Microsoft has done everything in it's power to make JS only useful for the most basic, crude UI manipulations. Ever try to use recursion in JavaScript? A few years ago, it was pretty much impossible. There's nothing in either the JavaScript standards or programming model it supports that says "recursion is bad". It just failed in so many different ways, especially in Internet Explorer. Google has been fighting this. FireFox has also taken up the cause. Apple Safari and Opera also have much more solid JS interpreters. You can now write real code in JS. It's still not very consistent across browsers.

Adobe is also to blame. They make really great tools for creating rich documents and compelling apps. But where they suck is by keeping a tight fist on the free tools used for consuming those documents and apps. Content (and code) is dead once it's embedded in a PDF (or Flash app). Why couldn't Adobe be happy selling their really great tools for creating PDFs and Flash apps and just completely open the reading and displaying of those content types?

Microsoft and Adobe created an apparent need for a truly open standard for richer content and applications on the Web.

(And I guess I can sympathize about your issue with a 3.8MB memory image for the page... I mean, that's what, over 10% of the RAM in your 386/33Mhz with 32MB of RAM and must have taken forever to download over your 14.4Kbps AOL connection).

#Comment Re: made: 2010-11-22 17:14:23.060615+00 by: other_todd

Here's the thing about JavaScript: I disagree with your contention that on most sites JS just makes the site more annoying. I agree it is OFTEN misused. But the problem here is that you are an atypical user, and I think that's the part you're going to have to make your peace with.

I have had to back gradually away from the obvious submit/response model (do something, press a button, get a new page in response) on web pages over the last five to seven years. My customers demand it, and to a certain extent, they are right. If the page contains all the information needed to calculate the order subtotal, why do I have to push back to the server and reload to get that subtotal? Why not do it right there? That, to me, is the only utterly justified purpose of JS - to perform page updates and sanity checks on data entry that can be done "on the spot," without needing to go back for another round of HTTP call-and-response.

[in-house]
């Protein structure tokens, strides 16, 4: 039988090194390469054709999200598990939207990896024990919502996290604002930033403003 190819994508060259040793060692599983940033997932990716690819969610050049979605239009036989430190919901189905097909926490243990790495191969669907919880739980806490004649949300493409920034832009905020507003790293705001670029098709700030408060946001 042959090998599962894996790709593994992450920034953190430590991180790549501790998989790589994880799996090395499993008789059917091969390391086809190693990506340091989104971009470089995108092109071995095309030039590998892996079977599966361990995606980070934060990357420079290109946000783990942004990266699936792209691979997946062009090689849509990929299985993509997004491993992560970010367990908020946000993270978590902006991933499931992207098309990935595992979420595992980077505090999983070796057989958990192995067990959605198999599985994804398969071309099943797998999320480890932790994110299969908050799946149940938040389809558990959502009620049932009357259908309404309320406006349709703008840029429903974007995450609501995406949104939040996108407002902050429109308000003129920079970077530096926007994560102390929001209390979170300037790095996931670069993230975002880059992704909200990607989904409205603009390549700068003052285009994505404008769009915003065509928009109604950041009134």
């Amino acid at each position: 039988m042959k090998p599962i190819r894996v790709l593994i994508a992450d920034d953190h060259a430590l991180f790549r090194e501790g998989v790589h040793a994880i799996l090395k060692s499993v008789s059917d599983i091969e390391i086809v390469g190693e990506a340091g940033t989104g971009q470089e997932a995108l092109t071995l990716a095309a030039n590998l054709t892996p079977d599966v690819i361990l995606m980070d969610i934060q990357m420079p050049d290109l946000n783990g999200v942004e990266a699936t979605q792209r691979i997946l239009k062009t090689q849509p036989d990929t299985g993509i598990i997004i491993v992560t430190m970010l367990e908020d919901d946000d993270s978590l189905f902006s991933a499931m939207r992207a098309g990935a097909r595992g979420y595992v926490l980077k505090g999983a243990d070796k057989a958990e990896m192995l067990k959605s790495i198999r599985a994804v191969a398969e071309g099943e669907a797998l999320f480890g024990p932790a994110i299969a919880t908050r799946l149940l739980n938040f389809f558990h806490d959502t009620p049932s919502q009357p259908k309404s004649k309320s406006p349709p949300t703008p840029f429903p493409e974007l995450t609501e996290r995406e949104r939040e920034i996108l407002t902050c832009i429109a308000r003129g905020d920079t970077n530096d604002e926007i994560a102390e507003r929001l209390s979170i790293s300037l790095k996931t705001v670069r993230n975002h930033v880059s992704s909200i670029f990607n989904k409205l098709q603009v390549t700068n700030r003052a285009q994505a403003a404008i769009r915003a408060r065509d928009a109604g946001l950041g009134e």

Of course, the problem is this has gotten carried to excess. The user wants to believe that everything is happening dynamically on the page, to the extent that I now use JS to disguise when CGI-style queries are being made to the server, by putting them in updatable portions of the page. To the user it looks like they're staying on the same page, and that's what they really want. Why? Don't ask me. But I know they do.

Most users LIKE portions of the screen that expand and contract as they are needed, menus and other such items that pop in and pop out - these are seen not just as nifty, but also help handle screen real estate better, which is going to become more and more of an issue as we raise our second generation that has been taught to prefer to look at the web on a handheld screen far too small to contain it.

Also: Call me a cynic, but people want to mindlessly consume, for the most part. That there might be the biggest conceptual gap you have to leap. I don't think you're going to change the majority here; if on the other hand you're insisting on trying to fence off a protected area where some quality standards are upheld, well, I support your doomed cause!